I’m sure most of your annual plantings are near completion by now, so it’s time to put a maintenance schedule in place to ensure healthy growth.
During the coming weeks it’s also a good idea to make notes on combinations that work well together and take notice of trends that are emerging in the industry. For the past three years, Landscape Ontario and the University of Guelph have partnered in planting and maintaining trial gardens for recent introductions. This has proven to be a great resource for testing planting techniques, colour combinations and collecting feedback from consumers, garden writers and the industry. I hope you will find the following tips useful for fine-tuning your future annual displays.
With the current trend to naturalize large areas of our landscapes and often because of budget restraints, annual displays in general have been reduced in size, often meaning we have to be more creative with combinations of plantings for impact. It’s not always possible to rely on massive beds of impatiens or begonias for that “wow factor” — homeowners and property managers are often looking for more sophisticated displays.
From fashion to cars, colours are woven into our everyday living, and the same emotions, reactions and psychology apply to plants. It’s useful to know how colour affects our decision-making process.
White suggests purity and innocence, cleanliness and precision. It can be hard on the eyes after long periods and needs to be softened with other colours. Imagine being “snow blinded” and you can understand why using other colours is important. Use white in areas needing an organized and well laid out appearance. White flowers stand out in the landscape well into dusk, therefore they are great for landscape areas used in the evening. Restaurant and patio plantings can appear more elegant with white flowers. Outline pathways with white blooms to help guide visitors in the evenings. Use white as an accent around entrances of offices and business buildings.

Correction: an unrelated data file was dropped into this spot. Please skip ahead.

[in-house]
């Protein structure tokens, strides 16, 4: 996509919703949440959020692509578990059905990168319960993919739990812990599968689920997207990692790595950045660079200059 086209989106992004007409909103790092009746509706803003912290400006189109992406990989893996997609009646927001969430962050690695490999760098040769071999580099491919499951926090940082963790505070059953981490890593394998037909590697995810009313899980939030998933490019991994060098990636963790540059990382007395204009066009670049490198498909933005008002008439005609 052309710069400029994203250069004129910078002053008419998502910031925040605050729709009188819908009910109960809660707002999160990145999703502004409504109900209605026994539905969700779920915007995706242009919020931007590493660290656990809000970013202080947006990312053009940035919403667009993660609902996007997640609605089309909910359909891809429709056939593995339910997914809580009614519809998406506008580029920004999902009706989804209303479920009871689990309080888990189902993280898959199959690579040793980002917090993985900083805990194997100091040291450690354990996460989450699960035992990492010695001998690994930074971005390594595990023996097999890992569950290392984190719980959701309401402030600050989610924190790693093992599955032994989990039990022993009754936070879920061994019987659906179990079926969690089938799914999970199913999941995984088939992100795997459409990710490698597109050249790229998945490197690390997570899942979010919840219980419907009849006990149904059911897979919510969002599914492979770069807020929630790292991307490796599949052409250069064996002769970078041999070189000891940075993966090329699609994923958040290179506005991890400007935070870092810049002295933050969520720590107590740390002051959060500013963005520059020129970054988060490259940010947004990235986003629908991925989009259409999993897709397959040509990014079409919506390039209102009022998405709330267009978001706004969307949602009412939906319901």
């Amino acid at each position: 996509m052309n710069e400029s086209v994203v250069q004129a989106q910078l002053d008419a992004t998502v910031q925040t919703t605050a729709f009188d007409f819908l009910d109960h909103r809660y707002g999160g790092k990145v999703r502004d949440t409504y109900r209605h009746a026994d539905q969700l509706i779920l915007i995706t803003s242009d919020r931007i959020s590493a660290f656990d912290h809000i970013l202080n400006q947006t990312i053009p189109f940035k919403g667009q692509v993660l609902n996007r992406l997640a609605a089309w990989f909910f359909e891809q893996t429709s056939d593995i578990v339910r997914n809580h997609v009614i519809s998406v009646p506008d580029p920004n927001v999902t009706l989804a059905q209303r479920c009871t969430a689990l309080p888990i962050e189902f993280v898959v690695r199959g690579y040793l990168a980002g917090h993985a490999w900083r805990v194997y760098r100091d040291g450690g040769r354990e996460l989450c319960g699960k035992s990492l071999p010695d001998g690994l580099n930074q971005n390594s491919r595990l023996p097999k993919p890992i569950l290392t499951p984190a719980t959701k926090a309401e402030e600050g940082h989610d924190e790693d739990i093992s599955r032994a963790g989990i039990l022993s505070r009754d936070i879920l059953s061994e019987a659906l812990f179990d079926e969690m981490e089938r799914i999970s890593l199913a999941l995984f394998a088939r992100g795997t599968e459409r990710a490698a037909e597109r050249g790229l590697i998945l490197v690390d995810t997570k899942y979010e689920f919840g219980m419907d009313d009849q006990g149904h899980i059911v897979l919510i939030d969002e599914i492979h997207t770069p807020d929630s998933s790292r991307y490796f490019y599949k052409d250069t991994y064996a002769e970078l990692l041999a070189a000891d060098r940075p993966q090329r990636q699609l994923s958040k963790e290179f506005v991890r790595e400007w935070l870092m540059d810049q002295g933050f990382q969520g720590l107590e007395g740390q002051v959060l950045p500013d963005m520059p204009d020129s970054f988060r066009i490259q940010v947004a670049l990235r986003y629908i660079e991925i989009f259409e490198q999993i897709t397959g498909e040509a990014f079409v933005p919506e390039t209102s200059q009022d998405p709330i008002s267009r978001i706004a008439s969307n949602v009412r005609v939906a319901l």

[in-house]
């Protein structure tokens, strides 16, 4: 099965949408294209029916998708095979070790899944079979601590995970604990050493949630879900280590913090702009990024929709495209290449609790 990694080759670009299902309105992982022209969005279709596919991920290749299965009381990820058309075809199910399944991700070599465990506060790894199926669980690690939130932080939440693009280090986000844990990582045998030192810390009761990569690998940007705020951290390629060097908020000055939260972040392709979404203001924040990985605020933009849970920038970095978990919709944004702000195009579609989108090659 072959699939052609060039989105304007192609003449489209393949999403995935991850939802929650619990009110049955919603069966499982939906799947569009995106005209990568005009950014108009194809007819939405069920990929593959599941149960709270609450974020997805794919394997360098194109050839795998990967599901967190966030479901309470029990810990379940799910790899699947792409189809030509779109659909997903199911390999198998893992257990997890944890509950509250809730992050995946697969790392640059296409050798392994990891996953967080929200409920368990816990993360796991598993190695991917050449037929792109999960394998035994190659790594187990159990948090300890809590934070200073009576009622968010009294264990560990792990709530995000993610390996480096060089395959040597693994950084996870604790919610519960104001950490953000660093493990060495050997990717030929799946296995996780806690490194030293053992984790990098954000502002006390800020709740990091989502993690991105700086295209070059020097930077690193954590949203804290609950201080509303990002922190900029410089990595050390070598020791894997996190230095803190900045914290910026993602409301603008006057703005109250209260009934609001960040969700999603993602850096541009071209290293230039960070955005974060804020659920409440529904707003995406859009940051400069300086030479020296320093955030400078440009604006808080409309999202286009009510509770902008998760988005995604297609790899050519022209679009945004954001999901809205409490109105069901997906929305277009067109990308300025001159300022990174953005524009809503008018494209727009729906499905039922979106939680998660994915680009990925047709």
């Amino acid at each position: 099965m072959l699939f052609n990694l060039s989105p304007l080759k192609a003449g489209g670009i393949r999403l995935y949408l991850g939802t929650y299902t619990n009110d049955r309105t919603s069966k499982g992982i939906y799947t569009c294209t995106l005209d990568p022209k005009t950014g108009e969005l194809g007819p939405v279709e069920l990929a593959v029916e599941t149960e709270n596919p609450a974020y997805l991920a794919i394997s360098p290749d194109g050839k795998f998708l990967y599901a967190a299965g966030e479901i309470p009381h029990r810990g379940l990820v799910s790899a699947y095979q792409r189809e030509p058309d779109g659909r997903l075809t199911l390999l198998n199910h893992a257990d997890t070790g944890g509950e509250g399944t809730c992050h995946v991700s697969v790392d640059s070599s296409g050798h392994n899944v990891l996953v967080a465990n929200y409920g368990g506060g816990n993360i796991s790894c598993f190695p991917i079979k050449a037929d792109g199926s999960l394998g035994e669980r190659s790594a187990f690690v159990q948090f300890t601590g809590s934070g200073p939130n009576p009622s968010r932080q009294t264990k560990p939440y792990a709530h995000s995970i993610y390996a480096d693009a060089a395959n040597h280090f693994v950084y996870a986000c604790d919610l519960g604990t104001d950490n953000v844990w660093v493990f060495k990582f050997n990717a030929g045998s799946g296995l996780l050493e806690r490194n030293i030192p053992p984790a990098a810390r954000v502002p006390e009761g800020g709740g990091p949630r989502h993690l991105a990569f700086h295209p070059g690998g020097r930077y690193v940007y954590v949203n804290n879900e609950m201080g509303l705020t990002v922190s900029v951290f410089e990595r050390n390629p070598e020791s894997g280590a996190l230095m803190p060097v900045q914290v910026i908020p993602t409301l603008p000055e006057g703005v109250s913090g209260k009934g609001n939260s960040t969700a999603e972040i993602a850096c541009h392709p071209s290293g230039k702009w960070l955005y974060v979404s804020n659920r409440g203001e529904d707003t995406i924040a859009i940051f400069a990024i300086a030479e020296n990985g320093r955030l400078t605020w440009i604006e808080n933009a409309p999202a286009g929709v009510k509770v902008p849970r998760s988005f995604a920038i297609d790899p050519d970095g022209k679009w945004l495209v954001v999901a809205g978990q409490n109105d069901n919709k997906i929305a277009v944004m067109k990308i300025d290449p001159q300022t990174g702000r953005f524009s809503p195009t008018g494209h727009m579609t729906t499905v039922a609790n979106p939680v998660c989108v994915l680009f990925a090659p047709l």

Yellow is very eye-catching despite the fact that our eyes have a hard time processing this colour. It is known to stimulate memory. There is a psychological association of yellow with sunshine, and short-term exposure to this colour will give people an energy burst. Combined with the energizing effect of red, yellow can be very effective in getting attention. It is therefore an excellent choice for planting near signage, entrances, street numbers and mailboxes.
Traditionally, shades of purple and violet suggest romance and imagination. But over long periods it can be a difficult colour to live with. Purple helps lower blood pressure and suppress appetite. Try not to use it in areas where food sales are important. Use purple in areas where romance or imagination and illusion are predominate in the landscape theme. Purple is a fun colour.
Red is visually easy on the eyes. It is a highly emotional colour that may stimulate feelings of love and impulsiveness, and can elicit sensations of excitement and heat. Red is a “touch me” colour — people like to touch red objects. Red flowers bring the garden forward. In an area that is long, red will help to “shorten” the view. People have been trained to think of red as a signal, so place it in an area where you want people to stop. Men favour yellow-based reds, while women prefer white-blue based reds. By knowing this, you can create a garden aimed toward a particular gender. During the cool season, using warm shades of red will help create a feeling of warmth. For landscaping in areas where entertaining and food are involved, shades of red will help stimulate appetite and conversation.
Blue is the easiest colour for the eye to see, and is considered the most restful and calming colour. It is also considered non-threatening, and a colour of trust and dependability. Blue is also often associated with authority and power. Visually, blue will help to expand the space and make gardens look larger and wider if planned properly. If there is a southern or western exposure area that tends to heat up, then a splash of blue flowers in the landscape will help to “cool it down” visually. Light shades of blue will create a refreshing atmosphere. Dark blues are effective where formality is required. Blue will be the first colour to disappear in the evening.
Pink brings thoughts of sweetness and innocence to mind. Pink is also known to have a short-term calming effect on people. People will try to sniff the pink blooms before any other. Use pink in areas where viewers tend to be stressed or have high levels of energy. Combined with blue, it may help to reduce tension and stress levels. Pink helps add a sense of “naturalness” to a garden.
Article By Denis Flanagan